PMS: The Ultimate Survival Guide For Women
Check out these tips for surviving your monthly premenstrual syndrome challenge
Every 28 days – sometimes a little earlier or later – it starts all over again: the menstrual cycle. While the period itself is perceived as an annoyance, this is nothing compared to the torture many women suffer in the days before their menstruation: PMS (premenstrual syndrome). On this Reproductive Health Day we come to your rescue to let you know that you are not alone and to give you some tips and tricks on how to survive.
If you are in a relationship, you know that your partner may be affected as well. That is why we wrote a post for men too, to give him some tips on how to support (and pamper) you during that time of the month.
As many of you know – up to 80% of women report symptoms – during the days before your period is due, an inner demon awakens. Suddenly you feel like bursting into tears for absolutely no reason, leaving your partner completely baffled. However, there is a way he can support you, by following certain guidelines (link) that will make it easier for both of you. If you feel like he is struggling - and you know he is - send him the link. No reason to feel too sorry for the men, as you have to deal with PMS, not him.
Headaches, mood swings, food cravings, and bloating; the symptoms of PMS are hardly pleasant. The causes of PMS still aren't fully understood, but there are several elements involved. Changes in hormones during the menstrual cycle and chemical changes in the brain are thought to be the biggest contributing factors. While stress and mood disorders such as depression and anxiety do not cause PMS, they often make it worse.
You can tame the PMS demon
Good news! The demon can be tamed with some lifestyle changes. Regular exercise is a good start: aerobic activities like jogging, walking, and swimming stimulates your metabolism and blood circulation, release endorphins, thus soothing cramps and improving your overall mood. So put on your running shoes, open Runtastic and get out into the outdoors.
If you prefer to stay indoors or workout in private, yoga can be a good alternative. A little bit of „OM“ creates a general sense of relaxation. In the search for inner balance, Apps can also be a great help, especially if you have no previous experience with sun salutations.
Instead of plenty of sweets, a healthy diet rich in vitamins and minerals is recommended. On Kitchen Stories you can find healthy meal ideas and inspiration. A positive side effect is that a healthy diet reduces cravings, so you won't find yourself standing in front of the fridge with chocolate on your face and a crazed look in your eyes.
That leaves us the headaches, backaches, and breast tenderness. On the days where working out is just not going to happen, hot water bottles and a cup of herbal tea to enjoy on the couch are just as good. Hot water bottles ease cramps as well as other aches and pains associated with PMS. Hint: Rope your partner in to pamper you with these tasks, they will be thankful for something specific that they can do for you.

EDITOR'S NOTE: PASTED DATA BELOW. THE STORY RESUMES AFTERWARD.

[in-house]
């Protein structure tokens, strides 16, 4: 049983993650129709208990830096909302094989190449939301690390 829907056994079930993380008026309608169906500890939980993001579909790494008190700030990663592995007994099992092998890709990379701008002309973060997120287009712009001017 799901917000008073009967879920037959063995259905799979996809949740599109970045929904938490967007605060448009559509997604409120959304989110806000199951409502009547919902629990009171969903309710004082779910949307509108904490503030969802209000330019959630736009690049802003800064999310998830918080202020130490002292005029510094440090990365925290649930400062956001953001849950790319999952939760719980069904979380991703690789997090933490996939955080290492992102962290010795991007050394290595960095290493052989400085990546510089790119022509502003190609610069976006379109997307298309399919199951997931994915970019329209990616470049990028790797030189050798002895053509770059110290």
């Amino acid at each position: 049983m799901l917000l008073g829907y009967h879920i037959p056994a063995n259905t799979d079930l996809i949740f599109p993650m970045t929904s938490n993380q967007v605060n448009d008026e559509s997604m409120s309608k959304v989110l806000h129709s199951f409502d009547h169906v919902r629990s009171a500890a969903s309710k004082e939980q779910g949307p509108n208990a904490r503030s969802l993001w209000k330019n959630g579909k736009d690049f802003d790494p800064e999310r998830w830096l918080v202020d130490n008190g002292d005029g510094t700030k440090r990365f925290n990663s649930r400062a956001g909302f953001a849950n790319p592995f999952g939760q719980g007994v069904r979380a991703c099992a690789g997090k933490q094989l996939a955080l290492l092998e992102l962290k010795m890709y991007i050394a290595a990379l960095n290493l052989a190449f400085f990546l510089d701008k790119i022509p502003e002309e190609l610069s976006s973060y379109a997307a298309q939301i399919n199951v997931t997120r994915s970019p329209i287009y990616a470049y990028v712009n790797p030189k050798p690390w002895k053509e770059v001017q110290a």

While most women report some symptoms, 20% to 30% of women of childbearing age suffer from moderate premenstrual symptom, with symptoms severe enough to interrupt some facet of life. However, 3% to 8% of childbearing age suffer from a much more severe form of PMS, called premenstrual dysphoric disorder (PMDD). Women with PMDD experience symptoms severe enough to seriously impair daily functions. If you feel you suffer from PMS or PPMD, talk to your doctor about possible treatment options.
Download apps to manage your cycle
If you have to take medication for PMDD or other illnesses, you know the dosage and timing of the medication intake is important. The MyTherapy app can help you by setting reminders for you to take your medication. What makes MyTherapy special is that the app is not just pill reminder and period tracker app for Android and iOS phones: You can also you can record your emotions and your mood in a diary that is especially helpful for tracking your PMS symptoms. Besides the alarm for your medications, MyTherapy can also remind you of other activities like your daily workout.
A little bonus: With MyTherapy your partner can also prepare himself for the hard times in your cycle. If you might not be in the mood to talk, your partner can gather information about your condition via the app –of course only if you grant him access. With this information, he will know when to serve you some tea, get you a hot water bottle, or better yet stay away at the bar to have a pint or two in order to give you time for yourself. There are also other apps like Clue or Period Tracker with similar functionalities designed for women to track their menstrual cycle.
Despite the little helpers like hot water bottles, apps, and exercise, the days before your period will probably never be the most pleasant of times. At least you now have the tools to fight your own PMS demon.
P.S. Give your partner a little help in supporting you and tell him about the post we wrote for men.